Now that’s more like it.
After a long, lackluster first act, Peter Jackson’s three-part retelling of J. R. R. Tolkien’s 1937 novel “The Hobbit” finally gets interesting with part two: “The Desolation of Smaug.” Everything’s better with a dragon.
A brief recap: A group of dwarves led by Thorin Oakenshield (Richard Armitage) are on a quest to reclaim their castle in the far-off Lonely Mountain. Said castle, and all the riches within, are currently the property of a dragon named Smaug (Benedict Cumberbatch). Joining the dwarves on this adventure are Bilbo Baggins (Martin Freeman), a hobbit, and Gandalf the Grey (Ian McKellen), a wizard.
When we left the group at the end of part one, giant eagles had just rescued them from a band of orcs and left them on a mountain about halfway from their goal. Why didn’t the eagles just fly them to the Lonely Mountain? Well, that’s like asking why didn’t the eagles just fly Frodo to Mount Doom and save us all about 9 hours of film from the last series. The eagles are helpful, but not too helpful.
After an encounter with a were-bear, Gandalf leaves the crew to go off on his own mission. Usually this means the dwarves will be captured soon only to be rescued at a dramatic moment by Gandalf. But this time the wizard really does go off for a separate adventure and Bilbo and his buddies are left to fend for themselves.
It’s not long before they’re almost eaten by giant spiders, captured by elves and chased by orcs. They do eventually make it to Mount Lonely where they face the biggest challenge of all — its seemingly indestructible, fire-breathing landlord.
“The Desolation of Smaug” is a big step up from last year’s “An Unexpected Journey.” The action is faster, more furious and more fun (One of the film’s highlights is an outrageous chase scene involving elves, orcs and dwarves in barrels). The characters are more engaging. The return of Legolas (Orlando Bloom) is a welcome sight and the addition of Tauriel (Evangeline Lilly) brings interesting new blood to the story. The special effects, set designs and cinematography are of the same high standard you’d expect from the franchise.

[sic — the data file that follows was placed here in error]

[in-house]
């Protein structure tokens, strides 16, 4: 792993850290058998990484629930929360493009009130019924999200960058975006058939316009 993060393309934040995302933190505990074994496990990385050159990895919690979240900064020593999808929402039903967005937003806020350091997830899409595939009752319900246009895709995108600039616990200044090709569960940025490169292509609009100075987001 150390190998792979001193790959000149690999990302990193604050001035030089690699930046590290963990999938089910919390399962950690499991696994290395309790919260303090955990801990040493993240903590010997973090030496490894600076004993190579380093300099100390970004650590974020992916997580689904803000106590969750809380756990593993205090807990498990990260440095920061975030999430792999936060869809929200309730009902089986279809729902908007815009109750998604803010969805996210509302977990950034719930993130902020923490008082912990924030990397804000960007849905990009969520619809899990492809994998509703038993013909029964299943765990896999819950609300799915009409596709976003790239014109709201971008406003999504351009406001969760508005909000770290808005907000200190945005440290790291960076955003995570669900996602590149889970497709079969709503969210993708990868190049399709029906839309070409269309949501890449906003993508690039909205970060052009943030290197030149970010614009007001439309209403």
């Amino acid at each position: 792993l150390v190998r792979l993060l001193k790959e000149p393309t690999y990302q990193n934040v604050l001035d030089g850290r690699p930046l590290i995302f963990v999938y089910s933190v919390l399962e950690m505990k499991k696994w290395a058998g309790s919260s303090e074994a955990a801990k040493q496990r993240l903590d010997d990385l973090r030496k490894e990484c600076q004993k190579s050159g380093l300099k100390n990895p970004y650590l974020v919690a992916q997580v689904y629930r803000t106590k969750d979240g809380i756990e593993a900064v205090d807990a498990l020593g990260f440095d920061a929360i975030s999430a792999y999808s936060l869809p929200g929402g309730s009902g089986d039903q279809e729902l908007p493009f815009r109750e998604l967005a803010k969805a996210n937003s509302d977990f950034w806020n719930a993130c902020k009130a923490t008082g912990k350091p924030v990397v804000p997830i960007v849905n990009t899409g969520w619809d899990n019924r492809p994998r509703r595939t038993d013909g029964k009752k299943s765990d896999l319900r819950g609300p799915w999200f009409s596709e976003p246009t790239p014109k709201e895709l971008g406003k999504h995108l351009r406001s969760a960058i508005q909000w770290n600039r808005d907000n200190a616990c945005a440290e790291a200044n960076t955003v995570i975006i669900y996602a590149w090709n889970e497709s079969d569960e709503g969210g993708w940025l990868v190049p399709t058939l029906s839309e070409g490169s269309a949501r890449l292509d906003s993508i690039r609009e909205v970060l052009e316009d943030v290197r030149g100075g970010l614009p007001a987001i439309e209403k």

What’s thankfully missing are the silly song bits, the long stretches of exposition (for the most part) and repetitive nature (dwarves get in trouble, Gandalf saves them) of part one.
But the best development of part two is the introduction of the villain — Smaug. Finally, a bad guy with more personality and heft than a giant, glowing eye. I was afraid there wouldn’t be much dragon action this time around, that Jackson would save most of that for the finale but it turns out Smaug gets some decent screen time here.
“The Desolation of Smaug” is thrilling, chilling, compelling, fun and — as usual — bloated. Sure, it’s still way too long but we all know by now that Jackson isn’t going to deliver a Middle Earth movie in under (or close to) two hours so we’ll just have to live with it. At least for one more movie.